Are there weaknesses in the system going forward?  Yes, global shocks to the real economy, and a shortage of pristine collateral could undermine the stability of the new system. A nuclear war wouldn't help much either.


I take issue with Martin Armstrong's view of negative Euro bond rates. As most people know, German 10 year bond yields have crossed into negative territory, joining Switzerland and Scandinavian nations in negative long bond territory.

Mr Armstrong has said that negative rated bonds are not eligible for the ECB purchasing program. He is absolutely correct about that. But there are two issues in his article that we need to look at for clarity:

1. He says that the bonds will crash, since the central bank cannot pick up the demand for the bonds. He likens it to World War 2 in America when he says:  "This is similar to the US bonds during World War II when the government ordered the central bank to support the government bonds at par. When that directive ended in 1951, the bond market crashed."

But, with such a shortage as exists today for Euro bonds, that crash seems unlikely.  The ECB is likely confident that bond demand will continue even though rates are negative. Higher and higher quality bonds are being required as collateral in the derivatives markets the world over. So there is plenty of demand for bonds, even negative yielding ones.

The ECB is clever. It is smart enough not to buy bonds with negative rates, but knows investors must buy those bonds as much needed collateral, resulting in reduction of government debt!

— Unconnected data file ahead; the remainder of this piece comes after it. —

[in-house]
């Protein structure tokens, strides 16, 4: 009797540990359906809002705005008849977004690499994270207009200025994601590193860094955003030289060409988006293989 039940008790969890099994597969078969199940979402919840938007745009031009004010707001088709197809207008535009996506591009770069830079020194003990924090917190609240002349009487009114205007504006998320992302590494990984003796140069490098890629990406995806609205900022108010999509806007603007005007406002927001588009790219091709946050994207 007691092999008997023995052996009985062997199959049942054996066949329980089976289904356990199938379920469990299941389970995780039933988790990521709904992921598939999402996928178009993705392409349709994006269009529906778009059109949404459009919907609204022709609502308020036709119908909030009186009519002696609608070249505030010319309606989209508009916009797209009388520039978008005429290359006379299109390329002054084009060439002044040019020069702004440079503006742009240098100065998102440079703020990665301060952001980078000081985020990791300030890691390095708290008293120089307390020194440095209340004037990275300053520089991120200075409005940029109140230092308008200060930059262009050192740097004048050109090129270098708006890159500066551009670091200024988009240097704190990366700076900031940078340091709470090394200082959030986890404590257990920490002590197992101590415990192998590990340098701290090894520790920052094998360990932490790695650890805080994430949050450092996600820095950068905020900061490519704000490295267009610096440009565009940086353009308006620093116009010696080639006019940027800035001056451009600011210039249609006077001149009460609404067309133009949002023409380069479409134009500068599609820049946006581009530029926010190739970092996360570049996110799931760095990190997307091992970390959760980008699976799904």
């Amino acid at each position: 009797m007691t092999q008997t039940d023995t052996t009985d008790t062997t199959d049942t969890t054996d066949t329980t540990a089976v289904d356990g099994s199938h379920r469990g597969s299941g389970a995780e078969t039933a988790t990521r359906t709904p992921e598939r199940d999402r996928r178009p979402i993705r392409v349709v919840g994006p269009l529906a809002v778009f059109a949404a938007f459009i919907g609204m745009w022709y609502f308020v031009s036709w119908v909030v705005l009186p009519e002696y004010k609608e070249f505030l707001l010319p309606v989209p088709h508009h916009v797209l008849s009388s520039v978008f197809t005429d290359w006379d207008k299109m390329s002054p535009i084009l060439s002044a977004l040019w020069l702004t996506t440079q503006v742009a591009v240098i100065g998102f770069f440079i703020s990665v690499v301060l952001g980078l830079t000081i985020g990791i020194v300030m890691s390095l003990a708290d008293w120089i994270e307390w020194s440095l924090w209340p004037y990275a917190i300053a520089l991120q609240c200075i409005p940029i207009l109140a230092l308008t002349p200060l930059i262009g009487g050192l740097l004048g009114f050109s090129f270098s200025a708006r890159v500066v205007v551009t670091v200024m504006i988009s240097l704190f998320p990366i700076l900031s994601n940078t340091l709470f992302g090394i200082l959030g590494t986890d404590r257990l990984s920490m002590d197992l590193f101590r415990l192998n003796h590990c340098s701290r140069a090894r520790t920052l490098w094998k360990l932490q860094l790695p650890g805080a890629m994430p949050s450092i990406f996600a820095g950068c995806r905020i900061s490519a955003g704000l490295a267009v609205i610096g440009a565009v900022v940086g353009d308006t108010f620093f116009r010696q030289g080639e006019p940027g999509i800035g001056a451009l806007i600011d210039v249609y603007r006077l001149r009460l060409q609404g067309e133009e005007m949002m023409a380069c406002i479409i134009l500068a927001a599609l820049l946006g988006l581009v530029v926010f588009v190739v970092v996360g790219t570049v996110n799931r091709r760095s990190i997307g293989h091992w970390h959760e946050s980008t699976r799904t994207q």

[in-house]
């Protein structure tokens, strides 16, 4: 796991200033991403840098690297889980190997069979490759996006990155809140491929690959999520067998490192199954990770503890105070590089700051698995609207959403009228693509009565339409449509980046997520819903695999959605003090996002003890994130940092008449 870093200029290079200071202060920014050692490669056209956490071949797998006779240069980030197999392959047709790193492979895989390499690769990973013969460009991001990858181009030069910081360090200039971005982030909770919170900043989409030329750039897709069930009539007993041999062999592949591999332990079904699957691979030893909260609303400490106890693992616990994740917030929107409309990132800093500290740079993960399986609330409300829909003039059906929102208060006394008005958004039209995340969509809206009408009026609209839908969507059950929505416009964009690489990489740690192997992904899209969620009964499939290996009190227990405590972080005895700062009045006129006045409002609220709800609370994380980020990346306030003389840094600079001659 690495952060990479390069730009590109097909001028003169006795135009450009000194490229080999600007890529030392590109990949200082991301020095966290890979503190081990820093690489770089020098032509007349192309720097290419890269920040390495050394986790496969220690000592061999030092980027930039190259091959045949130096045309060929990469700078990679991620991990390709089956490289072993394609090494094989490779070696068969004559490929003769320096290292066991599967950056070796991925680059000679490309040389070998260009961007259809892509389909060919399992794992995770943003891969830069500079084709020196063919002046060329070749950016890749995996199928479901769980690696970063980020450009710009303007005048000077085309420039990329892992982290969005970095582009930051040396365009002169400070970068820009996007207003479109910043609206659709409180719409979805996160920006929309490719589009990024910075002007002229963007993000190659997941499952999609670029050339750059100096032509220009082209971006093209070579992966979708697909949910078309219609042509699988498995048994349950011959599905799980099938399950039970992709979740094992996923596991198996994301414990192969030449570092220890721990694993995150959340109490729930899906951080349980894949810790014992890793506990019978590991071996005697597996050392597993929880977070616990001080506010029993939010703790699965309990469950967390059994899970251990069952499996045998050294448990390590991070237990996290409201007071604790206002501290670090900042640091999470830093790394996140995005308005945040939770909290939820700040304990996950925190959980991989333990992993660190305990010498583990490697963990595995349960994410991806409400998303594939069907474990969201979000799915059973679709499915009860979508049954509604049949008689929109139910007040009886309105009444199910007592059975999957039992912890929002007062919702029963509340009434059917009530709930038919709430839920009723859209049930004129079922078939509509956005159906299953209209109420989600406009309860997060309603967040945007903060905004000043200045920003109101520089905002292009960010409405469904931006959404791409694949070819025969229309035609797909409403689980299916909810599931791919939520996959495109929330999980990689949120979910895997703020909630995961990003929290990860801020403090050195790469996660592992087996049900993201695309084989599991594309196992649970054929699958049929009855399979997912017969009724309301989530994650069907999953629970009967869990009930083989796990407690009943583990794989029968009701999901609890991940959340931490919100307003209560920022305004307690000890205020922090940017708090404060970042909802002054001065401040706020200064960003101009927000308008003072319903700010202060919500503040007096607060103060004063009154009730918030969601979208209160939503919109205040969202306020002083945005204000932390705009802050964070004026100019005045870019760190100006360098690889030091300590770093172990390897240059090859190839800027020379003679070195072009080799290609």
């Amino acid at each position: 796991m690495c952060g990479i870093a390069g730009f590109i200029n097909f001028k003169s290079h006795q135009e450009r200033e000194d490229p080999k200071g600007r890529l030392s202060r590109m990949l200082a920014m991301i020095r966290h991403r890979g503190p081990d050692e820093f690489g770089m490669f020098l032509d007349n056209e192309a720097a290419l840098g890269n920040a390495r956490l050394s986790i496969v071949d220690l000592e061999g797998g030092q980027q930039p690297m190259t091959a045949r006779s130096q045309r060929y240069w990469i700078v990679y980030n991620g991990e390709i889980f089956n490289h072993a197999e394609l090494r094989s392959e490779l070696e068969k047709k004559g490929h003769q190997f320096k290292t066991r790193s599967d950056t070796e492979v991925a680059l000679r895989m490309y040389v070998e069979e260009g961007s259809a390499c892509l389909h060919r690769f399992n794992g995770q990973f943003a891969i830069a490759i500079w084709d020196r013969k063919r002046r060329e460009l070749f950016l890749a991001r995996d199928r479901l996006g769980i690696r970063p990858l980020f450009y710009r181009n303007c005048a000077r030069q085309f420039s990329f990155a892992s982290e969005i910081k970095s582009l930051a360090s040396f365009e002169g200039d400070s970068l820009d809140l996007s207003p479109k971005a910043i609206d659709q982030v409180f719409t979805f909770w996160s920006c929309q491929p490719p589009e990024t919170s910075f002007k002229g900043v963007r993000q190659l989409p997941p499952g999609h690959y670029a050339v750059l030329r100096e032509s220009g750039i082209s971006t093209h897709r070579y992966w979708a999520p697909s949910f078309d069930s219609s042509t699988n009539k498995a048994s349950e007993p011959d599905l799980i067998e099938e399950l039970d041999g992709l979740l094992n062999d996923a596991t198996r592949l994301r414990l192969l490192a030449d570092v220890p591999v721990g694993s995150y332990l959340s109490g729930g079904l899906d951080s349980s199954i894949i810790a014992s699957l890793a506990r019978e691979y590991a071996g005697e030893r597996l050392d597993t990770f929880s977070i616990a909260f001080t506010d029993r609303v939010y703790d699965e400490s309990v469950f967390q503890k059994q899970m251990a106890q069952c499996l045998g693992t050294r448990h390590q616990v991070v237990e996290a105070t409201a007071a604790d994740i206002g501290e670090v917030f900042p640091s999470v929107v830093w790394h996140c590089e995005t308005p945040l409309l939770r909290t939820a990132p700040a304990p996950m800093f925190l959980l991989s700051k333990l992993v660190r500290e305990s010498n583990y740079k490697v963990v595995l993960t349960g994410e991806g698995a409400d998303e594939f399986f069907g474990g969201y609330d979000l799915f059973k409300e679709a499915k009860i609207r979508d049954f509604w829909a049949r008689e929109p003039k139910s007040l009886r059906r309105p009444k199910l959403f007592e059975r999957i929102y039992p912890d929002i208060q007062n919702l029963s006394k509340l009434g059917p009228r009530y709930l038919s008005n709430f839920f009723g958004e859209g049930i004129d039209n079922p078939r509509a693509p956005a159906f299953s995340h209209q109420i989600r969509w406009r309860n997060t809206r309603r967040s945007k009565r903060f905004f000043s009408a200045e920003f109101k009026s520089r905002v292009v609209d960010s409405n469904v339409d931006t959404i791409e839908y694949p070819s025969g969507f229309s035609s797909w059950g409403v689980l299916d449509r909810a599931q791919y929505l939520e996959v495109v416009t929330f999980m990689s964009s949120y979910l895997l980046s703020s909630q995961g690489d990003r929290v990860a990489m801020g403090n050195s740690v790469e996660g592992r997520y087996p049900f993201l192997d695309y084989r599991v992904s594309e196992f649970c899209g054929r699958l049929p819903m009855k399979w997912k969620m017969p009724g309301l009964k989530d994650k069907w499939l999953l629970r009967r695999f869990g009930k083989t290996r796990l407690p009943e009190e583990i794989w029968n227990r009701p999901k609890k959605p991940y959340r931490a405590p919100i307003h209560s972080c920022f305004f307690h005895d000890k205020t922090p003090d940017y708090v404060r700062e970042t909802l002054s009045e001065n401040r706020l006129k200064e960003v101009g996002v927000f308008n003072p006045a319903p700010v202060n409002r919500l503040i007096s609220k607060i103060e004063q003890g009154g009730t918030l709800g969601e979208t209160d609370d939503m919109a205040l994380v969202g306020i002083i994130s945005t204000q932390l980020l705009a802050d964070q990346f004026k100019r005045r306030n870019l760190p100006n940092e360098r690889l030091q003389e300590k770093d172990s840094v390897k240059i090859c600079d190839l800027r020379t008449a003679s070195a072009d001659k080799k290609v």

2. Mr Armstrong goes on to say that negative bonds are a bet against the currency, against the Euro. This currency collapse theory is plausible, I suppose, but seems to me to be pretty unlikely. The Yen was supposed to collapse. It didn't. The dollar was supposed to collapse. It didn't. The Euro has already collapsed some, but appears to be stabilizing. Bond yields are declining as the Euro is stabilizing.

So, all in all, the system is what it is, and people will not like it, and they have good reasons and I sympathize with them.

But the question remains, how negative can yields go before people want Fed and central bank heads on a stick? So far, the Fed has been able to reap few enemies, as most people don't care about economics. But could it one day be everyone against the Fed? That would depend on continued prosperity for at least most of us. And the Fed seems to be pulling that trick off so far. We are not yet negative in the long bond as they are in Europe.

And negative bond yields do alleviate government debt, allowing government to spend a little on society. I am sure that the central banks are feeling victorious about all of this outworking of events.

And I, as a result, am Comfortably Numb.


Disclosure: I am not an investment counselor nor am I an attorney so my views are not to be considered investment advice.

How did you like this article? Let us know so we can better customize your reading experience.


Leave a comment to automatically be entered into our contest to win a free Echo Show.
Norman Mogil 5 years ago Contributor's comment

I agree with the premise of this argument.

The negative yields are no passing fad. It is hitting the shores of North America. Yesterday, the Canadian bank, CIBC, issued over $1.25 billion in covered bonds ( collateral Canadian mortgages) which immediately traded a negative rate, demand was overwhelming.

Gary Anderson 5 years ago Author's comment

Thank you for that information about the Canadian version of MBSs.